The life and work of writer and teacher Norman Schwenk is commemorated at St Melangell’s Shrine
The life and work of writer and teacher Norman Schwenk, who died earlier this year, is being commemorated at St Melangell’s Shrine Church in Pennant Melangell in Powys.
Schwenk was a well-liked and respected writer and teacher from Nebraska, USA who arrived in Wales in the 1960s after a period as a Fulbright scholar in Stockholm, Sweden. He became a key figure in the development of Welsh writing in English.
His association with St Melangell’s Church dates back many years and he edited with his friend the poet Ann Cluysenaar, a best-selling poetry anthology inspired by the story of Melangell protecting the wild hares.
The book, which includes a striking print of a running hare by the artist Colin See-Paynton, has been reissued as a twentieth year edition, and includes work from distinguished poets Gwyneth Lewis, Ruth Bidgood, Glenda Beagan, Hilary Llewellyn-Williams, Marion Glasscoe, Graham Hartill. John Freeman and Schwenk himself.
It was accompanied by a foreword by the then Archbishop of Canterbury Rowan Williams.
Karen Reynolds of St Melangell’s has arranged for his name to be included in the book of remembrance at the church. She said: “We hope this a fitting tribute to Norman here and to the success of the book, which is a very special little book.”
One of Schwenk’s main concerns was to develop what might be called the writers’ infrastructure in Wales, and in the late 1960s and 1970s he was instrumental in setting up the Sherman Theatre (then part of the university) and Chapter Arts Centre in Cardiff.
Schwenk taught English and Creative writing at Cardiff University for many years while also continuing to publish a significant output of his own work. He was working on a new collection at the time of his death, and is survived by his wife, the writer Deborah Kay Davies, and the children of his first marriage.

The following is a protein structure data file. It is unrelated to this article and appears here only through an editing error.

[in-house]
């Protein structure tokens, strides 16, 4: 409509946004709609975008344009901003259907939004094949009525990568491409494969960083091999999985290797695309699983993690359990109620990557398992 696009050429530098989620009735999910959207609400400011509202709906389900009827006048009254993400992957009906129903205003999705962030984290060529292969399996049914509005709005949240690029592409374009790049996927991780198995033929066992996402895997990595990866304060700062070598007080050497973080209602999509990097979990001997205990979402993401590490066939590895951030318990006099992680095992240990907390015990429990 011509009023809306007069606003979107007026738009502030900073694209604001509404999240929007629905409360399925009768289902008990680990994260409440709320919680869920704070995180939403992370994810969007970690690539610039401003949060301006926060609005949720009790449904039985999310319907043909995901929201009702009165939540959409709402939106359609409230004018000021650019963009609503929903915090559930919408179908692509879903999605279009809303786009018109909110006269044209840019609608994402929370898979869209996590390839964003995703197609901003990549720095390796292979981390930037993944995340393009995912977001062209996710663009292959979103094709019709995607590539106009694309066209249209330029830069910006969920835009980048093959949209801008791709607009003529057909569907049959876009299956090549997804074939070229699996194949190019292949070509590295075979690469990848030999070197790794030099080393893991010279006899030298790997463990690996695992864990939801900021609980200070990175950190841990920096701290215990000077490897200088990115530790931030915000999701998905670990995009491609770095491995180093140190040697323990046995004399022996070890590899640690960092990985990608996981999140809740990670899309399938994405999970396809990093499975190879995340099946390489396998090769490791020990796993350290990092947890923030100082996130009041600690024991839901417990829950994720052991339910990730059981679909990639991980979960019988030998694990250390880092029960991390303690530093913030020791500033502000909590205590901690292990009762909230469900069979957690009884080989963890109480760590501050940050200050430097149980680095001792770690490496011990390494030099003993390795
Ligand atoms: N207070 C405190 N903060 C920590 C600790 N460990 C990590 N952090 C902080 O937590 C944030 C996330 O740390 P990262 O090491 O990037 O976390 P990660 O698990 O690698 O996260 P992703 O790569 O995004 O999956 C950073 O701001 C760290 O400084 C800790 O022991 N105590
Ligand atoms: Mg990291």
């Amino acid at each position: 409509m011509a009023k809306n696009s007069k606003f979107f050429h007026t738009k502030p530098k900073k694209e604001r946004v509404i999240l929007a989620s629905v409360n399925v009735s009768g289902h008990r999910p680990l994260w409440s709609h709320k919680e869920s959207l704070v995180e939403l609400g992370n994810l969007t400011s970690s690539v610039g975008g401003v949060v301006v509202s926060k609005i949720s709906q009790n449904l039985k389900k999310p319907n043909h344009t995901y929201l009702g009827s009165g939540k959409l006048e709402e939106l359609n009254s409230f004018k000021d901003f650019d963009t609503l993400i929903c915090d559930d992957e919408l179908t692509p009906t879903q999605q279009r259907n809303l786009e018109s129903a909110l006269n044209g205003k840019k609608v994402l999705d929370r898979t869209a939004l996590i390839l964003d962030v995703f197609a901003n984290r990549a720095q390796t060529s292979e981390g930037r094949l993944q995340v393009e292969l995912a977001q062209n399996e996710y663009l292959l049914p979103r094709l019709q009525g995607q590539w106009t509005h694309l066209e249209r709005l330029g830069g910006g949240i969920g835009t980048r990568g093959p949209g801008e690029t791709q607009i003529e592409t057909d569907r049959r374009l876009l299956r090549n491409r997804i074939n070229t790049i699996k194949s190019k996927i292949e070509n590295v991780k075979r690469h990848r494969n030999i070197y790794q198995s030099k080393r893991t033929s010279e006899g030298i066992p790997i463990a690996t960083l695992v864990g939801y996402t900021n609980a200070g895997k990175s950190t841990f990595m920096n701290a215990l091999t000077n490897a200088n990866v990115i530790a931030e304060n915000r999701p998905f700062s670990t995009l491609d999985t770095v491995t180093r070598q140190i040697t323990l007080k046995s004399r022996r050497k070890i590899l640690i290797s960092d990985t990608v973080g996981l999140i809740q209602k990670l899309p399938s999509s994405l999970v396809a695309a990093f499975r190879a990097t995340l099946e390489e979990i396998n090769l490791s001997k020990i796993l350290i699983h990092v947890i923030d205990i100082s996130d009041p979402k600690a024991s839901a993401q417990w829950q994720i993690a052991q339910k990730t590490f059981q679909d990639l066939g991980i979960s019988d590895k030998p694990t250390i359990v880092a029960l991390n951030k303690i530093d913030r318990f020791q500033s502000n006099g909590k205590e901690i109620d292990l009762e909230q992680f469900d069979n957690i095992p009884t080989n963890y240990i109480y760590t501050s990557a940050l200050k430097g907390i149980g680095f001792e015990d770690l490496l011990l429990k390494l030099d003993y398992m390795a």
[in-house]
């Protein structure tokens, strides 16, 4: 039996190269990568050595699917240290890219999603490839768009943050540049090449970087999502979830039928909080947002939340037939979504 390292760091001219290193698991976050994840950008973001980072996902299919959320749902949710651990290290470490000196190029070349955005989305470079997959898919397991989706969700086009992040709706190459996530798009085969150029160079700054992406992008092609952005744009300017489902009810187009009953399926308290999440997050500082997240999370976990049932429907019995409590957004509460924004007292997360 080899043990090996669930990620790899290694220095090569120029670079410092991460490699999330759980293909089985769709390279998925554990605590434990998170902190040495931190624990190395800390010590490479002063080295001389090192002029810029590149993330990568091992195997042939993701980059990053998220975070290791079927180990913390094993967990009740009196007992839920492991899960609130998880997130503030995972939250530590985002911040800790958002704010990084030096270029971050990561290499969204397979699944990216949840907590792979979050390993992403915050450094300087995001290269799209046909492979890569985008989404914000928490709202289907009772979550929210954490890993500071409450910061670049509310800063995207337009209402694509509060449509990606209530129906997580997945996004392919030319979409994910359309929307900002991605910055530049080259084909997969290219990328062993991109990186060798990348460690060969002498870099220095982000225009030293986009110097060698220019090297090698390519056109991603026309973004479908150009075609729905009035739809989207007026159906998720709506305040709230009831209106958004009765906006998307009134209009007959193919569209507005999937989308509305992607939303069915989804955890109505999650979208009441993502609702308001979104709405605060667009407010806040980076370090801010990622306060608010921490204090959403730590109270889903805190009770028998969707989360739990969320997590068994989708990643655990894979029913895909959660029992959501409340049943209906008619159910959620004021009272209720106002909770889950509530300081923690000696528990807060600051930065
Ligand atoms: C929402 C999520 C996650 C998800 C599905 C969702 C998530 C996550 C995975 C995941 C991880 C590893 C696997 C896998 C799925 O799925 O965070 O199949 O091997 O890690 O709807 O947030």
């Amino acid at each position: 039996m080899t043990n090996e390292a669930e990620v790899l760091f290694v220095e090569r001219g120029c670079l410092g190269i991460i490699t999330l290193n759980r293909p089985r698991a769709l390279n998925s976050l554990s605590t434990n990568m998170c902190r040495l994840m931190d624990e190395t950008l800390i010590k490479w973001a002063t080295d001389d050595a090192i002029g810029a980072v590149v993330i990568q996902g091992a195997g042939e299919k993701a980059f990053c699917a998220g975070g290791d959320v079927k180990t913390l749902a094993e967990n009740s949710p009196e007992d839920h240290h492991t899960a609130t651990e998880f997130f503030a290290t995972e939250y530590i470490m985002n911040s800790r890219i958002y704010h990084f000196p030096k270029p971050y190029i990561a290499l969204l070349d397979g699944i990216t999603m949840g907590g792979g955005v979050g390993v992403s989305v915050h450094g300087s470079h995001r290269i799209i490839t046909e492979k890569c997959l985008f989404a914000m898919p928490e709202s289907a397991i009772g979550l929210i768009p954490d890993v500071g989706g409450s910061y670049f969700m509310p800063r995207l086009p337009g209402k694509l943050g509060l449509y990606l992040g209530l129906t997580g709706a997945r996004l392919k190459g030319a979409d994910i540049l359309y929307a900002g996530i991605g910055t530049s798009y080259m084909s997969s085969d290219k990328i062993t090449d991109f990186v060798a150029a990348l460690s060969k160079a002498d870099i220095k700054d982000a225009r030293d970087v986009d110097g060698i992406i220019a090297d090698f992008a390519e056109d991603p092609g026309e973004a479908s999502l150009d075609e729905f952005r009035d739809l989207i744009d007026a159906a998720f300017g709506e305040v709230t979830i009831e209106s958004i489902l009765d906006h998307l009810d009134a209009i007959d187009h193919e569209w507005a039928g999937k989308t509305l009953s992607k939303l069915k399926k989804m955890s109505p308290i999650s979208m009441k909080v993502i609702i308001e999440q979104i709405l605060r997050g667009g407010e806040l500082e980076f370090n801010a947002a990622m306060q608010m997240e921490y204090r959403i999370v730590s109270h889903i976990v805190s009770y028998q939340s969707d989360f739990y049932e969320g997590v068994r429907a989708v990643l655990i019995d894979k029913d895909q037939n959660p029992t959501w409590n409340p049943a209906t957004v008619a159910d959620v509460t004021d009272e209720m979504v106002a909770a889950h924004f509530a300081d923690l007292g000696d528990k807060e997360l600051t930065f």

To mark the anniversary of its first publication twenty years ago, Nation.Cymru are pleased to share the foreword by Rowan Williams which appeared in the original edition below, followed by Anne Cluysenaar’s introduction tomorrow.
Foreword by Rowan Williams:
Just outside the entrance to the crypt chapel at Lambeth Palace is a wood carving of St Melangell (by Sister Bridget of Wantage); a bit of a puzzle to some visitors, but for many an object they want to touch and contemplate.
It’s a simple piece of work, a single solid bole of wood with Melangell’s hare carved into her skirts, embraced by her hands, so that the whole is monumental and plain in its lines but full of fluid movement.
It is all there – the forest, the urgency, the embrace, the holding of flight in stillness. It’s a reminder of some of what makes the story of Melangell echo so strongly.
As Anne Cluysenaar says, and as many of the poems repeat, it is a story of fundamental conflicts, power and acquisition, the hunt, and refuge and peace, the praying woman. It dramatises the strength of contemplative resistance; it tells us that there is a place to be away from hunting.
Whether this is read in connection with human abuse of nature, male abuse of women, or power’s abuse of prayer in general, the pattern is similar. These poems build their own kind of shrine, like Pennant itself: a place to stand where you can resist whatever huntsman is in pursuit.
November 2003 from The Hare That Hides Within edited by Norman Schwenk and Anne Cluysenaar
Anne Cluysenaar’s introduction will be published here next week
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